The knife laws in Maine are very vague. Because of that, the average person will have a hard time determining if a certain type of knife is legal or illegal. This article will give you a clear idea of what the law means. It includes excerpts from the law as well as explanations of the law with case precedence.
What is Legal to Own
- It is legal to own Bowie knives and other large knives.
- It is legal to own dirks, stilettos, daggers, and other slim knives.
- It is legal to own throwing stars and throwing knives.
- It is legal to own disguised knives like cane knives, belt knives, and lipstick knives.
- It is legal to own switchblades, automatic knives, and balisong knives.
What is Legal to Carry
- It is legal to carry any knife in the open.
- It is illegal to carry dirks, stilettos or switchblades.
In the state of Maine, a person is not allowed to carry certain concealed weapons which include dirks, bowie knives, stilettos and other dangerous or deadly weapons. Citizens are not allowed to display such a knife in a threatening manner. Here’s the law;
Limits on Carry and Display
25 M.R.S. § 2001-A (2012)
§ 2001-A. Threatening display of or carrying concealed weapon
1. DISPLAY OR CARRYING PROHIBITED. A person may not, unless excepted by a provision of law:
A. Display in a threatening manner a firearm, slungshot, knuckles, bowie knife, dirk, stiletto or other dangerous or deadly weapon usually employed in the attack on or defense of a person; or
B. Wear under the person’s clothes or conceal about the person’s person a firearm, slungshot, knuckles, bowie knife, dirk, stiletto or other dangerous or deadly weapon usually employed in the attack on or defense of a person.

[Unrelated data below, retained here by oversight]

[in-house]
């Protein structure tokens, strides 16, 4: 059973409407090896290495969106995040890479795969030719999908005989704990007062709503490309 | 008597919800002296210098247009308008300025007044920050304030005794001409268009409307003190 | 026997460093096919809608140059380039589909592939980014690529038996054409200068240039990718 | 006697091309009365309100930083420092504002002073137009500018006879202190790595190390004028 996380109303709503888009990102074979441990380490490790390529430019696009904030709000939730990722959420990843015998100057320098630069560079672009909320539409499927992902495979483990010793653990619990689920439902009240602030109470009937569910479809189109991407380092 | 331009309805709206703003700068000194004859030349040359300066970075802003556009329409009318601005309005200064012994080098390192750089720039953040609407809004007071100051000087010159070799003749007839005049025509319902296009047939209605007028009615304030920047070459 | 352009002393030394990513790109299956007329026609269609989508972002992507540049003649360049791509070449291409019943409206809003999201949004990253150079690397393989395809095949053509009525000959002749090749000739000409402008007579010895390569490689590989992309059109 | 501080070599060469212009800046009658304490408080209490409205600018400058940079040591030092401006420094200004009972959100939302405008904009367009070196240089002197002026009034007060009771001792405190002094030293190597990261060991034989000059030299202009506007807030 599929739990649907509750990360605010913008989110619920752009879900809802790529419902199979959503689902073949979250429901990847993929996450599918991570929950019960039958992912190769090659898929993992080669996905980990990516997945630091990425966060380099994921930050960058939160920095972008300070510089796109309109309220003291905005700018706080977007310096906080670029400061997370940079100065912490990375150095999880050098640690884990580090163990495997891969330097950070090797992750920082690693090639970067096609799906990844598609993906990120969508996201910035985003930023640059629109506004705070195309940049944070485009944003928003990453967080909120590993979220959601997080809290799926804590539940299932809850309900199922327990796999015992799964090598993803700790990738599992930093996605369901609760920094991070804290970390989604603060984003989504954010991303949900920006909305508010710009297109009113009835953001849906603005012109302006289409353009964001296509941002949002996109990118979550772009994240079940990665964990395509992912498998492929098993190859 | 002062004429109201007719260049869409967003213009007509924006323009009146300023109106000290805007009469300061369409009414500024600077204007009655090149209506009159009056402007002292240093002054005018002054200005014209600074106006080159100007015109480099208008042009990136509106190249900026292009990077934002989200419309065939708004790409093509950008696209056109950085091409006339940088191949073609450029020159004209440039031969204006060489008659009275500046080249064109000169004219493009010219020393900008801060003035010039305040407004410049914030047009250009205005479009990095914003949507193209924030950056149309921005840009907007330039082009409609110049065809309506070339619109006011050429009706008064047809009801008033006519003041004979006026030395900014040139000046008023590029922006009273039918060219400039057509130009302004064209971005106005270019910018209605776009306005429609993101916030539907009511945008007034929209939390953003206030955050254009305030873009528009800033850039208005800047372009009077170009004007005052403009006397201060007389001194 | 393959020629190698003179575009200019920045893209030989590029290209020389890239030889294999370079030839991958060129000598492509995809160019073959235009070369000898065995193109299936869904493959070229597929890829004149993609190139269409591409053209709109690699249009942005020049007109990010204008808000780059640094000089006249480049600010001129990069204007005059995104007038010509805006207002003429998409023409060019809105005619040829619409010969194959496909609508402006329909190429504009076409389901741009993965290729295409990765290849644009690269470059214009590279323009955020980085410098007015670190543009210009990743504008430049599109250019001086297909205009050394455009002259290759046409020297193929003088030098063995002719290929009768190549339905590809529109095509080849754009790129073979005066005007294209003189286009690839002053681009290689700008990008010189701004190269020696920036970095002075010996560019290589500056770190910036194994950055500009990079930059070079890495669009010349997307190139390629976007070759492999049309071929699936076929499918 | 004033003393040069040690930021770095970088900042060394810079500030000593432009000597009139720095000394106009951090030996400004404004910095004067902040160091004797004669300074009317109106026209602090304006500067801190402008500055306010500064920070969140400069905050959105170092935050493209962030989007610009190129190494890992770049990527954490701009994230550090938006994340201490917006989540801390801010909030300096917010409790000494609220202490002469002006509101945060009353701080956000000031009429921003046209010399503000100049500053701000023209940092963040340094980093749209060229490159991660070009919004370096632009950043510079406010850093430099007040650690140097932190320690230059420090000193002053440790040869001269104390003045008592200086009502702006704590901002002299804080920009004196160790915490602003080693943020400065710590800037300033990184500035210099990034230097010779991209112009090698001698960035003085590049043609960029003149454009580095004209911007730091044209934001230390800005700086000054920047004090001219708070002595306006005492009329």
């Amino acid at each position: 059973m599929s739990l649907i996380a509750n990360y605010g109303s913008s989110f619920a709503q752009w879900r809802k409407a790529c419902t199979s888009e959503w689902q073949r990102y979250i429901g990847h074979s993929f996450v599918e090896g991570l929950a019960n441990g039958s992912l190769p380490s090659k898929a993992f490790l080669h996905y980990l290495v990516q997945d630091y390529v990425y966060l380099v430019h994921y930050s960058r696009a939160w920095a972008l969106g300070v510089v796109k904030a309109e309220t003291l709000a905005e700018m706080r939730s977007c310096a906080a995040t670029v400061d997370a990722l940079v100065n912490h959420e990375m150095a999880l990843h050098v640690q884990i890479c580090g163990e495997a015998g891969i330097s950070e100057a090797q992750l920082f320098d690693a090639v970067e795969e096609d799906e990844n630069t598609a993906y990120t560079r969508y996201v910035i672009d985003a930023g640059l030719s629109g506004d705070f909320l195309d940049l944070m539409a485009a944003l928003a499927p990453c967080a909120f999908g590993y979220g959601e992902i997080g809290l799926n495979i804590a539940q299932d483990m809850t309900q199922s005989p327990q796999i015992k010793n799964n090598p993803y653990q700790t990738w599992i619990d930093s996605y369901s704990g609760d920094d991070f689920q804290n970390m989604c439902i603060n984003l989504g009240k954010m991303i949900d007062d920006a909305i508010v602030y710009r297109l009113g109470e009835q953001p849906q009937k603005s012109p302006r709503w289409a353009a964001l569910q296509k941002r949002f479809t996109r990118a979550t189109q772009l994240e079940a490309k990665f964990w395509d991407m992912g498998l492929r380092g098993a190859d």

2. EXCEPTIONS. The provisions of this section concerning the carrying of concealed weapons do not apply to:
C. Knives used to hunt, fish or trap as defined in Title 12, section 10001;
The law bans the concealed carry and threatening display of dirks, stilettos, and “other dangerous or deadly weapon usually employed in the attack on or defense of a person.” Dirks and stilettos are slim, long knives that have a very sharp stabbing point. The law also states that it is 100% legal to conceal carry hunting, fishing, and trapping knives.
It is easy to understand what a dirk or a stiletto is and it is also easy to understand what a hunting, trapping, or fishing knife is but “other dangerous or deadly weapon usually employed in the attack on or defense of a person” is not very clear. What type of knife is a deadly weapon usually employed in the attack of others? How do you know if the knife you own is such a knife?
The case of State v. Jones in 2012 was a case that clarifies what knives are allowed to be carried concealed and what knives are not.
Jones was found walking down the street at 2am. After the police officer got out of his car to talk to him, Jones informs the officer that he is on probation, gives the officer his ID and allows the officer to search him. Note, at this point, Jones did not break any law and is obeying authority and following the terms of his probation.